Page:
When Jennifer Kent's The Babadook took home the awards for best film, direction and original screenplay at last years AACTAs (our equivalent of the Oscars) it was a surprise, and an auspicious moment for Australian genre cinema. I was amazed that our Academy (and the AFI) had the guts to recognise that a horror movie could be taken seriously enough to be considered worthy of the top honours. That the Spierig's Predestination and David Michôd's The Rover also walked away with awards surely makes this a completely unprecedented event at a major mainstream awards ceremony.
I finally got around to watching The Babadook last night and was suitably impressed. Although it owes perhaps a bit too much of a debt to The Shining in parts, Kent's movie is an effective, unsettling exploration of domestic anxiety, the rigours of single parenthood, grief and madness. Some spoilers follow.
It shares a similar premise to Maury and Bustillo's masterful Inside, in that the main protagonist is a single mother struggling with grief at the loss of her husband in a car crash. The difference here is that The Babadook's Amelia is also fighting a deep seated resentment towards her son Sam, because the fatal crash occurred while her husband was driving her to the hospital to give birth to him. The other major distinction between the two movies is that where the threat to Sarah and her unborn child came from outside (ironically enough), the threat to Amelia and Sam's domestic happiness comes very much from within. Both movies offer a very welcome feminist viewpoint in a genre that is still sorely lacking in that department.
One of The Babadook's strengths lies in the way it subtly plays with the shifting power dynamics between Amelia and her son Sam. What initially appears to be a cut and dried case of a single mother trying to cope with a highly challenging and precocious child soon morphs into something far more sinister. At a certain point it becomes apparent that this is more a case of a child trying to cope with a mother who may be slipping dangerously into the abyss. It's not all black and white however, and the movie does a good job of highlighting the complexity of parent/child relationships and how fears and resentments can snowball out of a vicious circle of behaviours from both sides.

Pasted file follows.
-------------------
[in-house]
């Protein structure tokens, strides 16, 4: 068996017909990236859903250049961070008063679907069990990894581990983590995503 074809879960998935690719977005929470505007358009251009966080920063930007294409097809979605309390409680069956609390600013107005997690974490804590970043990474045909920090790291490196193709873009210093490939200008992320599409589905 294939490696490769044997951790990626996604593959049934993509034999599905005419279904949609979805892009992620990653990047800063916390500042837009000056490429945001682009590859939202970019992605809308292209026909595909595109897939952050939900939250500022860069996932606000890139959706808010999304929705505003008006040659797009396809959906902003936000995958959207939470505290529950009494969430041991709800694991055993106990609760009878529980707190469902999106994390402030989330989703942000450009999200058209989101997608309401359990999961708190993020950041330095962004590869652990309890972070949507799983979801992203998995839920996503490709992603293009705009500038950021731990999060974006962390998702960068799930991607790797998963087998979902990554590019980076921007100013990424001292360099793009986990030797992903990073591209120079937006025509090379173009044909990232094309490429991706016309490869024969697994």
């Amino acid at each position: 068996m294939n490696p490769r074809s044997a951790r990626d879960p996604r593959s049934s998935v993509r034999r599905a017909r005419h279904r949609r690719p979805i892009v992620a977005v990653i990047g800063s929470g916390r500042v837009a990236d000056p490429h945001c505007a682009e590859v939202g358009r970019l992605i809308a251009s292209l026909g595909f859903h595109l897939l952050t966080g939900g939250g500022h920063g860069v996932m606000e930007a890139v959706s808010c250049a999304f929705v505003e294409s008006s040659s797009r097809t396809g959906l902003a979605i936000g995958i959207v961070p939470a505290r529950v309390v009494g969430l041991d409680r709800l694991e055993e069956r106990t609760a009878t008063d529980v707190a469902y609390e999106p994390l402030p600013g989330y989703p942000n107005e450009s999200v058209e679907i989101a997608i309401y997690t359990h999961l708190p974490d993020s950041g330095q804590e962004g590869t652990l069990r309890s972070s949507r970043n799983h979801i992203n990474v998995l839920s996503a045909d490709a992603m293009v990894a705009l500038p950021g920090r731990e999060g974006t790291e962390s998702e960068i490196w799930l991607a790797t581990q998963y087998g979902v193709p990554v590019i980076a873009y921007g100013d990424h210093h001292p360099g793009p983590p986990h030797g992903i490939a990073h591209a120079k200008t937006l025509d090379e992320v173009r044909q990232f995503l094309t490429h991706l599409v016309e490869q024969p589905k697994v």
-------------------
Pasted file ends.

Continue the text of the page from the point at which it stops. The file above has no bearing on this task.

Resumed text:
Much has been made of how terrifying this film is, but I have to admit that I think its scariness has been exaggerated to a large degree. The usual hyperbole that comes along with a well regarded, much hyped horror movie. There are some very creepy moments, but for me they stemmed more from the film's titular children's book, rather than any reveal of the creature itself or Amelia's infanticidal tendencies.
There are some very striking qualities to The Babadook which have to be mentioned. Alex Holmes' production design and Radek Ladczuk's cinematography, although overly stagy at times, combine to create a powerful visual metaphor for depression and anxiety. The film's look, with its oppressively dour colour palette of grey on grey, effectively conveys what the world might look like through the eyes of someone who is suffering through the pain and torment of extreme depression. At times it recalls the nightmarish settings of Lynch's Eraserhead, at others the gothic, shadowy expressionism of Murnau and Wiene, with whom director Kent has an obvious affinity.
The other thing that made an immediate impression on me was the film's editing style. Simon Njoo has cut the film in a choppy, rapid-fire manner that reminded me of the visual narrative technique employed by editor Jay Rabinowitz in Aronofsky's Requiem for a Dream. As well as being an efficient storytelling technique, this also lends a sense of urgency and anxiety to the film, which (as with the aforementioned production design and cinematography) imbues it with a menacing sense of looming danger and madness.
In the end I'm slightly torn about my feelings for The Babadook, and I feel like I admire it more than outright like it. Jennifer Kent's debut - although very strong in some respects - is a bit too beholden to its influences, making it somewhat predictable and cliched in parts. It's also relentlessly bleak, and I can't really see myself returning for a repeat viewing anytime soon. This suburban nightmare is definitely worth a watch though, and marks another highpoint for Australian horror.